Winter begone!

A 14-foot effigy goes up in smoke during Lake Superior State University's 2013 burning of a snowman effigy to welcome spring. This year's 46th-annual ceremony is at noon, March 18, in Sault Ste. Marie, Mich. The public is welcome to join students, faculty, and staff for poetry, spring daffodils, and hot dogs as the snowman reduces itself to ash. (LSSU/John Shibley)

Lake Superior State University’s maintenance department and student volunteers are putting the finishing touch to a guest of honor for LSSU’s time-honored tradition of welcoming spring — it’s annual snowman burning. Students and the community will burn a 14-foot paper snowman effigy at high noon on Friday, March 18, just north of the Walker Cisler Center on LSSU’s campus.

The reigning Mrs. Michigan Captivating, Arianne Davis, who is also head athletic trainer for NCAA Division II sports at LSSU, will apply the torch to the snowman this year.

Lake State’s first spring snowman burning was held in March 1971 by a campus club called the Unicorn Hunters. The ceremony typically happens the Friday closest to the arrival of spring in the northern hemisphere, which this year happens at 11:30 p.m. EDT on March 19.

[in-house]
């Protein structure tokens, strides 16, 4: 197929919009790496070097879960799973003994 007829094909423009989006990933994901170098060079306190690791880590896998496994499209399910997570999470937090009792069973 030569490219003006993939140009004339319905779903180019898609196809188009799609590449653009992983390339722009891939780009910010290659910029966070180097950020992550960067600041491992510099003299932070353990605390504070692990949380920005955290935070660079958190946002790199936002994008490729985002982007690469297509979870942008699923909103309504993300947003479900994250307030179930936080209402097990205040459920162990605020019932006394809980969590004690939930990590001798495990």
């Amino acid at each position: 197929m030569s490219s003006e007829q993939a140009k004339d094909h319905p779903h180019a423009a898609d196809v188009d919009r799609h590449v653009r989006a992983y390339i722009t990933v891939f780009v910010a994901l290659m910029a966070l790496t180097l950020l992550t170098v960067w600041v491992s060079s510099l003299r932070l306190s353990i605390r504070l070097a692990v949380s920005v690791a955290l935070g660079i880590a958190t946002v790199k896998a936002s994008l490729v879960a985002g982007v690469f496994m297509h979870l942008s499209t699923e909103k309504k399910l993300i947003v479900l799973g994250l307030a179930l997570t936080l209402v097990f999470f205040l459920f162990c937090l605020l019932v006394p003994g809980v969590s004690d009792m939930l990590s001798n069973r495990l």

The ceremony takes its inspiration from a German festival to welcome spring. Some people contend that smoke from the conflagration wards off blizzards and ushers in spring-like weather.

Students and employees of the university’s maintenance department construct the snowman mostly from paper destined for the recycling bin, along with a wood and wire frame. The snowmen are husky and stand 10-14 feet.

LSSU’s snowmen have taken on many shapes over the years. During the 1970s, when women’s liberation was a news issue, a ‘snow person’ was burned. In the 1980s, when clones and ‘cloning’ were first in the news, a ‘snow clone’ was torched. The only time a burn was cancelled was in 1992, when the campus environmental awareness club objected to burning material intended for recycling.

Poetry has been featured at many snowman burnings through the years. LSSU students, employees, and community members are encouraged to write and read spring-related doggerel as the torch is applied to the paper snowman. Usually, a master of ceremonies welcomes the crowd and gives a history of the activity.

From introduction to conclusion, the ceremony lasts approximately 20 minutes.
Run a Web search on “LSSU snowman history” to read about ceremony’s 45-year history. Follow LSSU Snowman Burning on Facebook for updates and to submit springtime poetry.